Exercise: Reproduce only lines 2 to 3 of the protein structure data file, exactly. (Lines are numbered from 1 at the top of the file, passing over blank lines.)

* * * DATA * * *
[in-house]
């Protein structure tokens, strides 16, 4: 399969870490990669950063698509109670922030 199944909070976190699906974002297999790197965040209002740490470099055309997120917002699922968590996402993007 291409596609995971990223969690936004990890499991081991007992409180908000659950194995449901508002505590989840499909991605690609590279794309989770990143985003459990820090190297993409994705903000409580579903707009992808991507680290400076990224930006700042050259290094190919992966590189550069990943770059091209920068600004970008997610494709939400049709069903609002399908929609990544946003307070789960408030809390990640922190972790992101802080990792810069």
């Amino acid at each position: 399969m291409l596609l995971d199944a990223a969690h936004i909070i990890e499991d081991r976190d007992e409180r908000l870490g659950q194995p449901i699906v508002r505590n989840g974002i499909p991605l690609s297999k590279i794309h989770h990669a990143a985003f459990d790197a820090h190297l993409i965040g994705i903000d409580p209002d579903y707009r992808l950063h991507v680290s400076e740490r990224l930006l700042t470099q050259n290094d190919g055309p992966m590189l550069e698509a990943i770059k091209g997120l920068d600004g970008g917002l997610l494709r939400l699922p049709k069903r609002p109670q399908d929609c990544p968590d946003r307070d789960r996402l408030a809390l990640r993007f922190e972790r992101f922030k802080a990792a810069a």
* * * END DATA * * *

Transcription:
């Protein structure tokens, strides 16, 4: 399969870490990669950063698509109670922030 199944909070976190699906974002297999790197965040209002740490470099055309997120917002699922968590996402993007 291409596609995971990223969690936004990890499991081991007992409180908000659950194995449901508002505590989840499909991605690609590279794309989770990143985003459990820090190297993409994705903000409580579903707009992808991507680290400076990224930006700042050259290094190919992966590189550069990943770059091209920068600004970008997610494709939400049709069903609002399908929609990544946003307070789960408030809390990640922190972790992101802080990792810069």
């Amino acid at each position: 399969m291409l596609l995971d199944a990223a969690h936004i909070i990890e499991d081991r976190d007992e409180r908000l870490g659950q194995p449901i699906v508002r505590n989840g974002i499909p991605l690609s297999k590279i794309h989770h990669a990143a985003f459990d790197a820090h190297l993409i965040g994705i903000d409580p209002d579903y707009r992808l950063h991507v680290s400076e740490r990224l930006l700042t470099q050259n290094d190919g055309p992966m590189l550069e698509a990943i770059k091209g997120l920068d600004g970008g917002l997610l494709r939400l699922p049709k069903r609002p109670q399908d929609c990544p968590d946003r307070d789960r996402l408030a809390l990640r993007f922190e972790r992101f922030k802080a990792a810069a």